As the young women are constantly exposed to a variety of the conflicting images and social prejudices, the academic community exhibits the immense interest in studying their impact on the formation of common perceptions of the heterosexual relationships. In Flirting with Danger: Young Women’s Reflection on Sexuality and Domination, Lynn M. Phillips argues that the media images, sex education, and family produce a set of opposing assertions in relation to the sexuality of the genders, victimization, and women’s expectations.
The author illustrates a wide set of convictions about the heterosexual relationship formed under the influence of the social environment. Phillips clearly expresses the deep academic curiosity in studying the widespread and contradicting stereotypes about the sexuality of both genders. She heavily relies on the personal reflections of the young women that participated in the survey (Phillips, 2000, p. 34, para. 1). Meanwhile, the author draws from a great variety of accumulated knowledge about the issue. The findings of the predecessors allow Phillips to construct her argument in relation to the academically proven concepts and notions. At the same, the renowned researcher supplies the audience with the social envelope. According to Phillips (2000), the sex education is profoundly influenced by the conservative ideology and the anti-feminist rhetoric (p. 35-36). The overall function of the sex education was reduced to the damage control due to the persistent promotion of abstinence and overall reluctance to address the controversial issues of birth control, gay and lesbian sexualities (Phillips, 2000, p. 35, para. 1). The mentioned evidence largely contributes to the establishing of the author’s familiarity with the issue as well as her main objectives.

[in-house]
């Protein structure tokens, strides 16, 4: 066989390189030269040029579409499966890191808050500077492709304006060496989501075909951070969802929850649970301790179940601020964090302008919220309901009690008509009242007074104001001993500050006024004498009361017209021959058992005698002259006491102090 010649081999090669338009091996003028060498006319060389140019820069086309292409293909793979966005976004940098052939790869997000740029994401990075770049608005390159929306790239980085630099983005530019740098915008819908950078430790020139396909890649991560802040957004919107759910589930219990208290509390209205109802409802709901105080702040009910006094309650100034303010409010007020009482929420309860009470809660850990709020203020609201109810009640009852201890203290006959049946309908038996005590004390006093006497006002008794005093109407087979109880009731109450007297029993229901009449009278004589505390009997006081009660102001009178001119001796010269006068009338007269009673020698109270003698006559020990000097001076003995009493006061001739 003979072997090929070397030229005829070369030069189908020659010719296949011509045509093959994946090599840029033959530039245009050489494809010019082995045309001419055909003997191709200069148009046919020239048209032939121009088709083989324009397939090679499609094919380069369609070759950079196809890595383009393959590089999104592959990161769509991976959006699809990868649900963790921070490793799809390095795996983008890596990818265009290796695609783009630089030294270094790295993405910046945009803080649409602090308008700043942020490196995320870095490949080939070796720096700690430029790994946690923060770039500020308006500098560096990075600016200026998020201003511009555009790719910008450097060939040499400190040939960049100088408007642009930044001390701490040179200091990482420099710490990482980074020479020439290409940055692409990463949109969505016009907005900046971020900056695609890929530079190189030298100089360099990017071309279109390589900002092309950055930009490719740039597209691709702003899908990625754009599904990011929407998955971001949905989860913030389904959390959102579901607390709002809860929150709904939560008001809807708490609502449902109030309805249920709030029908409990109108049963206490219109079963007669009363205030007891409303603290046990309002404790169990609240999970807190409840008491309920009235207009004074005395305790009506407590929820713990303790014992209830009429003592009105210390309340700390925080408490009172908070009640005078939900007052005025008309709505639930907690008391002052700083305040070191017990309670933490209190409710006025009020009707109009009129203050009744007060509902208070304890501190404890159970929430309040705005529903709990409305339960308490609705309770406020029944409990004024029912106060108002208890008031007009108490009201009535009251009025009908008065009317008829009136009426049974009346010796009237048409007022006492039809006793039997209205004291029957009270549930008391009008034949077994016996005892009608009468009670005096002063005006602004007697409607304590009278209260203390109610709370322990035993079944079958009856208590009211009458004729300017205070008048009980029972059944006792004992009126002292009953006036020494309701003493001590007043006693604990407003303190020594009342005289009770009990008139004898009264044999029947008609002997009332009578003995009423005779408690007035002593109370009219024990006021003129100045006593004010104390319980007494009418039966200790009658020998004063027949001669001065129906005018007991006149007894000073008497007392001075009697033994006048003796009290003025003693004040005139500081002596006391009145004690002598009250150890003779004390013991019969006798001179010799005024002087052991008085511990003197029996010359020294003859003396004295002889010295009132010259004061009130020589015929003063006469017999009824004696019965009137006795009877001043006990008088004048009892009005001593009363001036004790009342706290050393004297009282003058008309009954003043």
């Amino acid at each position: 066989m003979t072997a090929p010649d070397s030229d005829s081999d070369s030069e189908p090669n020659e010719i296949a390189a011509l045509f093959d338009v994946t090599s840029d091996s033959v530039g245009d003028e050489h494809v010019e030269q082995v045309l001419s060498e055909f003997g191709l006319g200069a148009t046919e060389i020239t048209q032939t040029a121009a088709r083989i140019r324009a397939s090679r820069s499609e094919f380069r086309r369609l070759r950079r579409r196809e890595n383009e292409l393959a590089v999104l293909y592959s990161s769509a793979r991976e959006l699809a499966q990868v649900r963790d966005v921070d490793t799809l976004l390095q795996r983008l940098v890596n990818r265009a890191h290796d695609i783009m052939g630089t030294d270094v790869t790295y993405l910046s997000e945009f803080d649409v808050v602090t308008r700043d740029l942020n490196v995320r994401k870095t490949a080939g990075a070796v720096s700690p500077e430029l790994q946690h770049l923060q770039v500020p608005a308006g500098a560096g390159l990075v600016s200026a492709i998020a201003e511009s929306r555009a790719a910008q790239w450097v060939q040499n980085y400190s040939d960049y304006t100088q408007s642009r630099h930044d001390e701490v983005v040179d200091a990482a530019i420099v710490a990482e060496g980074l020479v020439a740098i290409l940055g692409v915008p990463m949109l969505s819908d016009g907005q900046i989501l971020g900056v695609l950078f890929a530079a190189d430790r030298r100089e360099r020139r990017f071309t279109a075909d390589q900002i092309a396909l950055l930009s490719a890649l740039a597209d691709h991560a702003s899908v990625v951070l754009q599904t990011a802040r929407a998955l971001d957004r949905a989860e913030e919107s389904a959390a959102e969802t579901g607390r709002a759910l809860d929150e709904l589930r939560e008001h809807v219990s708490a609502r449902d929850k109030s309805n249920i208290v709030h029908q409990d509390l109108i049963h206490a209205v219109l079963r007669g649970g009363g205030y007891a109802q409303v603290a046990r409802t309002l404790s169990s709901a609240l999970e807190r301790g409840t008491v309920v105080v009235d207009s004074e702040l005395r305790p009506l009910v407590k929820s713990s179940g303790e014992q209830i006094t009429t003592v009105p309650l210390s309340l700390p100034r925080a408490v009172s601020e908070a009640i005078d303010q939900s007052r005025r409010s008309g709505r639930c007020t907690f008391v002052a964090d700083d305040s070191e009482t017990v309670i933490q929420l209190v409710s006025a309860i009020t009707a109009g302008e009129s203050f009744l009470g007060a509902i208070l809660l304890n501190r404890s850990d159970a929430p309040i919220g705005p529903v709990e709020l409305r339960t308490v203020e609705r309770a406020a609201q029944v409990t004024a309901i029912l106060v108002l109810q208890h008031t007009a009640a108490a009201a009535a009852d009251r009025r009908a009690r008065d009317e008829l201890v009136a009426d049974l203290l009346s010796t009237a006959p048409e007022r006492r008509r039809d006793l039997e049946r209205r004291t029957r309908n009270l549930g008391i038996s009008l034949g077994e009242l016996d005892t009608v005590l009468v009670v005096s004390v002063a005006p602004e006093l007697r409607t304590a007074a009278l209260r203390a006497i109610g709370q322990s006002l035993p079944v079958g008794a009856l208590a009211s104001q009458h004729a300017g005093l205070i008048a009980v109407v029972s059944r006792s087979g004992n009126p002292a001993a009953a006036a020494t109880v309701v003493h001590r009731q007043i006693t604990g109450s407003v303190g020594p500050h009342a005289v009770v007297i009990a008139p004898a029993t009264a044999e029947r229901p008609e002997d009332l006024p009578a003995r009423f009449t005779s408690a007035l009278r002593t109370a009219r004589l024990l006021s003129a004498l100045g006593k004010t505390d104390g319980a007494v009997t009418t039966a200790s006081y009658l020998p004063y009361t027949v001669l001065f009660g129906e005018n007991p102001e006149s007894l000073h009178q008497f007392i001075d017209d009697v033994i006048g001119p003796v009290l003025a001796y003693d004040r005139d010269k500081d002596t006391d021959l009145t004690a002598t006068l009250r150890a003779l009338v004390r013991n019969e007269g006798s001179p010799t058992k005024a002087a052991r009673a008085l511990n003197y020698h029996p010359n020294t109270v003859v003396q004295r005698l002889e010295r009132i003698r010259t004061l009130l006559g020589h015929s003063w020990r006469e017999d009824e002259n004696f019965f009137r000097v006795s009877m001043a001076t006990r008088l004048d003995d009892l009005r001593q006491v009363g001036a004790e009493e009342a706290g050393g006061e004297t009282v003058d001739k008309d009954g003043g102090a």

One of the aspects addressed in the essay is the contradictive cultural perceptions of the female sexuality. Phillips strives to emphasize the clear distinctions between the concepts of the “good women” and “together women”. The first discourse determines the image of the successful women in terms of such opposite notions as “virgin” and “whore”. The female virtue is measured by the exhibition of modesty and selflessness, cultivated by the suppression of sexual desires while maintaining the appearance of the feminine purity and innocence (Phillips, 2000, p. 39-40). At the same, the personal recollections of the respondents suggest that the media images and school-based sex education produced numerous racist convictions. The teenage magazines tend to idealize the beauty of the white females, while the black women have no images to relate to (Phillips, 2000, p. 42, para. 2-4). In addition, the sex educators unconsciously convey the message about the promiscuity of the black girls by means of the body language (Phillips, 2000, p. 44, para. 2-3).
The second discourse relates to a different set of messages. The “together women” are sexually liberated and radiating with self-content (Phillips, 2000, p. 47-48). Meanwhile, this interpretation of female sexuality produced a wide set of judgmental assertions. The masturbation or any other form of pleasuring oneself is widely condemned since it partially deconstructs the image of an independent and self-assured woman (Phillips, 2000, p. 49, para. 3). In terms of the racial prejudices, the personal experience of the 19-year old respondent suggests that peers tend to view the black girls as strong, over-confident, and, consequently, promiscuous (Phillips, 2000, p. 50, para. 2). Overall, the reliance on the real-life experiences helps to establish the credibility of Phillips’s point of view.